UNIBusiness - University of Norhtern Iowa College of Business

A Passion for Equality: Q&A with UNIBusiness Dean Leslie K. Wilson

Leslie-Wilson-Dean-UNI-Business.jpg

Since becoming dean of UNIBusiness in 2015, Leslie K. Wilson has pursued her passion of recruiting more women into the school and business field, which historically has been male-dominated, especially in upper management positions.

UNIBusiness' student population is made up of about 37 percent females. In the working world of business, the numbers are starker. In the 2017 Fortune 500 list, there were 32 women in CEO positions. That's just 6.4 percent. And fewer than 20 percent of C-suite positions on the Fortune 500 list are held by women.

We sat down with Wilson and talked about her passion for women in business and her plans for the college and beyond.

Where does your passion for women in business come from?

"There are many different factors. I can say maybe it's because I have five children, all five girls. From a very early time, we had many conversations about careers. I always encouraged them to choose a direction that they found some passion in, whatever that happened to be, but to also look at the financial implications of that particular career choice."

"My mom gave me this perspective. As women, we may get married, we may have children and we might become dependent on our spouse for the finances for the family. There is no guarantee that a spouse is forever. We lose spouses for a variety of reasons, of course divorce being one of them. Generally, much of the responsibility for the child care and upbringing falls to women. So if women don't put themselves in a financial situation to take care of that family while alone, it can be very problematic. The result is poverty for the family and poverty for women in retirement."

"Generally, if you look at career fields and career paths, male-dominated fields tend to be the highest-paying fields. So I encouraged my girls to look outside of their comfort zone and pushed them to consider all aspects of a career, whatever they may be. That was the message I received from my own mom and I passed it on. She gave me this advice because of her own fears. With five children, every day she was afraid that something would happen to my dad and she would be on her own. She always said, ‘Don't get married until you've graduated from college and you know you can financially take care of your family because it could ultimately be your responsibility.' I followed that advice and passed it on to my children."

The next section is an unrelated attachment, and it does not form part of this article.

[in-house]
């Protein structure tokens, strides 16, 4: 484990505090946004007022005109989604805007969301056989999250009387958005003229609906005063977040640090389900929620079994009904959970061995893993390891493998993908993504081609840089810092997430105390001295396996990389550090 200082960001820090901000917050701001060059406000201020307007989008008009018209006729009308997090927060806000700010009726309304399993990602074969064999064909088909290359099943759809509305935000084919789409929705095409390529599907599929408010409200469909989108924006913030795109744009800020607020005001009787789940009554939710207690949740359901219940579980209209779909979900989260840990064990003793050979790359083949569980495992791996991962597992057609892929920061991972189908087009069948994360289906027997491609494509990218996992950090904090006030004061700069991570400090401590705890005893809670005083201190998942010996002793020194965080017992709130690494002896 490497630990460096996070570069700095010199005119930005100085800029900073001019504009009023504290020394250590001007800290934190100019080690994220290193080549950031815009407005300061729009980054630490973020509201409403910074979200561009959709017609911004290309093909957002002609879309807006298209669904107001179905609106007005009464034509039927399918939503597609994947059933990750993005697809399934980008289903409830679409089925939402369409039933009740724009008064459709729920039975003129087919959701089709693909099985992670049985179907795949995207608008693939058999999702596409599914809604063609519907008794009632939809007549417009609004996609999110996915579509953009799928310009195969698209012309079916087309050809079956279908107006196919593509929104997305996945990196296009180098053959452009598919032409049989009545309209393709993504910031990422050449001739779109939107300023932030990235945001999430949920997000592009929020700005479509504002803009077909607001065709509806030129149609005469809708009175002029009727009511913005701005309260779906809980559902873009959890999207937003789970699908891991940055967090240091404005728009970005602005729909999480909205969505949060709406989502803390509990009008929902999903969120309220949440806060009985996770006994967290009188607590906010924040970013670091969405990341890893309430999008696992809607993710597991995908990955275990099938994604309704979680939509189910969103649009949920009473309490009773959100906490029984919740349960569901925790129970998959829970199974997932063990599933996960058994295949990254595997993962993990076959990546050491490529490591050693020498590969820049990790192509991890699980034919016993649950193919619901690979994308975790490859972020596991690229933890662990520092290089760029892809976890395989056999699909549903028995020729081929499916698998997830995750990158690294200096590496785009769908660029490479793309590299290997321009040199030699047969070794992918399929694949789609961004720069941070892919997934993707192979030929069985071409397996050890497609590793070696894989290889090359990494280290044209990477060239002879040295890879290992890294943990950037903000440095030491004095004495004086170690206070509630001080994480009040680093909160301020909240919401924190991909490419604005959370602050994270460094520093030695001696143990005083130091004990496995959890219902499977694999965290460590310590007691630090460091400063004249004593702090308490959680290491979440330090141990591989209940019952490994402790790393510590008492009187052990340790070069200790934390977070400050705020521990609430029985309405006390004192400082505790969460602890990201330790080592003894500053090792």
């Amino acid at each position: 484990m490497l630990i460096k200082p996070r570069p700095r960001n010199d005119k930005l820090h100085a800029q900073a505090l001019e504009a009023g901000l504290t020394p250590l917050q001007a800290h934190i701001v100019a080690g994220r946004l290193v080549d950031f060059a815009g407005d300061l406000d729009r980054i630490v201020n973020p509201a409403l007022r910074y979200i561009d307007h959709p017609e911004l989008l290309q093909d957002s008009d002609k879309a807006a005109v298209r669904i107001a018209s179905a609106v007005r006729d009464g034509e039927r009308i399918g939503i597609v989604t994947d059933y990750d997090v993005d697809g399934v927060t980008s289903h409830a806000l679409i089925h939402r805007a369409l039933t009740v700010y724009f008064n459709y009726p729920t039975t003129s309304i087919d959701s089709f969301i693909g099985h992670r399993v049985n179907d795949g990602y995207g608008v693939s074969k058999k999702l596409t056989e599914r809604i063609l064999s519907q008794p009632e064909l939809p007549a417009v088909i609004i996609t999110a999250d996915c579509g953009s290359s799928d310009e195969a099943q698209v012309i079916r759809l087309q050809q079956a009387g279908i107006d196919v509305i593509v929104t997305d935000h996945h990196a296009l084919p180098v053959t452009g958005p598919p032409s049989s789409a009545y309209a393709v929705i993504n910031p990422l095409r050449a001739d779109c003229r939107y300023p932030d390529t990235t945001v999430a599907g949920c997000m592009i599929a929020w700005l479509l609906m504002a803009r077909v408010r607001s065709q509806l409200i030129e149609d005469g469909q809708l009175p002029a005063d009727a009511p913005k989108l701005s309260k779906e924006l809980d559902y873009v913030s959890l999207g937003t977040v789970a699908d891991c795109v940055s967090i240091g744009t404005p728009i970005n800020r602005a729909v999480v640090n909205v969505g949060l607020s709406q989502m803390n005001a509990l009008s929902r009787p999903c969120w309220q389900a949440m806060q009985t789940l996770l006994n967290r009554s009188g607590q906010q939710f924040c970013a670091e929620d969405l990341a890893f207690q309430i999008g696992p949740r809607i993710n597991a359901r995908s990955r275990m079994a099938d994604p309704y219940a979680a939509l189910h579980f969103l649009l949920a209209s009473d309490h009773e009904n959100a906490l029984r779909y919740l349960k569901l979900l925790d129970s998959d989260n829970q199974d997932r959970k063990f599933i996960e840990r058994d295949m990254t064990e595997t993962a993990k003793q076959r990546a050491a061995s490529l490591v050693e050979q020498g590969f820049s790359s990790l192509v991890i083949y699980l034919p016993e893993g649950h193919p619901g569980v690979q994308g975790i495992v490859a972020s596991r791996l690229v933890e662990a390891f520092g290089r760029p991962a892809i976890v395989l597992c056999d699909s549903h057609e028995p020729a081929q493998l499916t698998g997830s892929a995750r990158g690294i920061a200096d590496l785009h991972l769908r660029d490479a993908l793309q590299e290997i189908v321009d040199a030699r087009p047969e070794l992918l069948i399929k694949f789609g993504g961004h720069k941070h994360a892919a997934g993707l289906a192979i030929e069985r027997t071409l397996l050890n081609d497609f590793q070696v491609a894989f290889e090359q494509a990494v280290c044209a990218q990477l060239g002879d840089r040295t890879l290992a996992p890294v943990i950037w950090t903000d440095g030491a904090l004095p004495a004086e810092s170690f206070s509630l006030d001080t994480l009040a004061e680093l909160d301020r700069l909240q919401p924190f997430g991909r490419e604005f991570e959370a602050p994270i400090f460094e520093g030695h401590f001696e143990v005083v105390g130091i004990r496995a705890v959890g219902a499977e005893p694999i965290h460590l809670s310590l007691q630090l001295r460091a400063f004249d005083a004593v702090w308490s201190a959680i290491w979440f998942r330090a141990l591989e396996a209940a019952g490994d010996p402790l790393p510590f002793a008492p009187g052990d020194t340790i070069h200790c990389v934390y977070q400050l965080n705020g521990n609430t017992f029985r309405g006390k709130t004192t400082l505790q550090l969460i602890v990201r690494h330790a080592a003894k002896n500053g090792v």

Why do you believe it is so important to increase the percentage of women majoring in business? 

"The business case for increasing gender balance in the workplace is quite clear. There is research that shows the positive financial impact on companies that have a sustained presence of 3 or more women on their boards. These companies perform better than those companies who have no women on their boards. The companies that have more women on their boards experience stronger stock performance in choppy markets, have fewer governance related scandals, and have cheaper mergers. Other research shows stronger return on sales, equity, and invested capital. The business case could not be more clear!"

"That being said, entrance onto the board requires an expected level of education and experience. The traditional route is through business education. This means we need more women choosing business as a major to be prepared for those opportunities."

Why do you think women are underrepresented in business, especially at the top?

"I think some of it comes from the messages that both men and women receive as they grow up. As a personal example, my oldest daughter was fairly young at the time when my husband stormed in the house and said, ‘Who told my daughter she couldn't do something because she's a girl? Who told her that?' He knew he didn't. He knew me well enough to know I would never say that. So who told her that there are some things girls cannot do?"

"We are hit by these messages at a very early age. I believe that this has some, maybe a lot, of influence over the career trajectory we choose to take. How do you overcome the messages you receive by the movies you watch? By the princess who is always saved by the prince? By the lack of female heroes in our movies? We're hit by this all the time. So how do you change the message? That is very, very difficult and I don't have an answer. It's just something we need to recognize. These messages create the unconscious biases that we have, and we all have them."

How would achieving an equal split of men and women at UNIBusiness help the school?